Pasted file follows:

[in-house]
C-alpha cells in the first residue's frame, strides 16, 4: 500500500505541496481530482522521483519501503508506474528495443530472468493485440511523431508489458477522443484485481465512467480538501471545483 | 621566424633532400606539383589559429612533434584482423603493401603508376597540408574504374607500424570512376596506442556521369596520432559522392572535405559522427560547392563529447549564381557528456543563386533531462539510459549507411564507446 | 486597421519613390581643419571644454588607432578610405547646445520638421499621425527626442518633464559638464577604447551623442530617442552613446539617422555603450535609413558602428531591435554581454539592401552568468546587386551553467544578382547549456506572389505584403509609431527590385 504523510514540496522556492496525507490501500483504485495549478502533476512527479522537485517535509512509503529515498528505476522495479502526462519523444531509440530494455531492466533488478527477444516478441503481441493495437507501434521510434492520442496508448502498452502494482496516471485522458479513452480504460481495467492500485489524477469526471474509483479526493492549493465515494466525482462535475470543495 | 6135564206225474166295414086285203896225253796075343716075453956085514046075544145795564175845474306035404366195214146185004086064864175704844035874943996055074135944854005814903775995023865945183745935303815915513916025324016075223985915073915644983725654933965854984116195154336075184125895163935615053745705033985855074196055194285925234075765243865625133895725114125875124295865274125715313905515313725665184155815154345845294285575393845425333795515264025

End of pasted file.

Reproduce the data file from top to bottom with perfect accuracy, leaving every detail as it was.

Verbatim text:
[in-house]
C-alpha cells in the first residue's frame, strides 16, 4: 500500500505541496481530482522521483519501503508506474528495443530472468493485440511523431508489458477522443484485481465512467480538501471545483 | 621566424633532400606539383589559429612533434584482423603493401603508376597540408574504374607500424570512376596506442556521369596520432559522392572535405559522427560547392563529447549564381557528456543563386533531462539510459549507411564507446 | 486597421519613390581643419571644454588607432578610405547646445520638421499621425527626442518633464559638464577604447551623442530617442552613446539617422555603450535609413558602428531591435554581454539592401552568468546587386551553467544578382547549456506572389505584403509609431527590385 504523510514540496522556492496525507490501500483504485495549478502533476512527479522537485517535509512509503529515498528505476522495479502526462519523444531509440530494455531492466533488478527477444516478441503481441493495437507501434521510434492520442496508448502498452502494482496516471485522458479513452480504460481495467492500485489524477469526471474509483479526493492549493465515494466525482462535475470543495 | 6135564206225474166295414086285203896225253796075343716075453956085514046075544145795564175845474306035404366195214146185004086064864175704844035874943996055074135944854005814903775995023865945183745935303815915513916025324016075223985915073915644983725654933965854984116195154336075184125895163935615053745705033985855074196055194285925234075765243865625133895725114125875124295865274125715313905515313725665184155815154345845294285575393845425333795515264025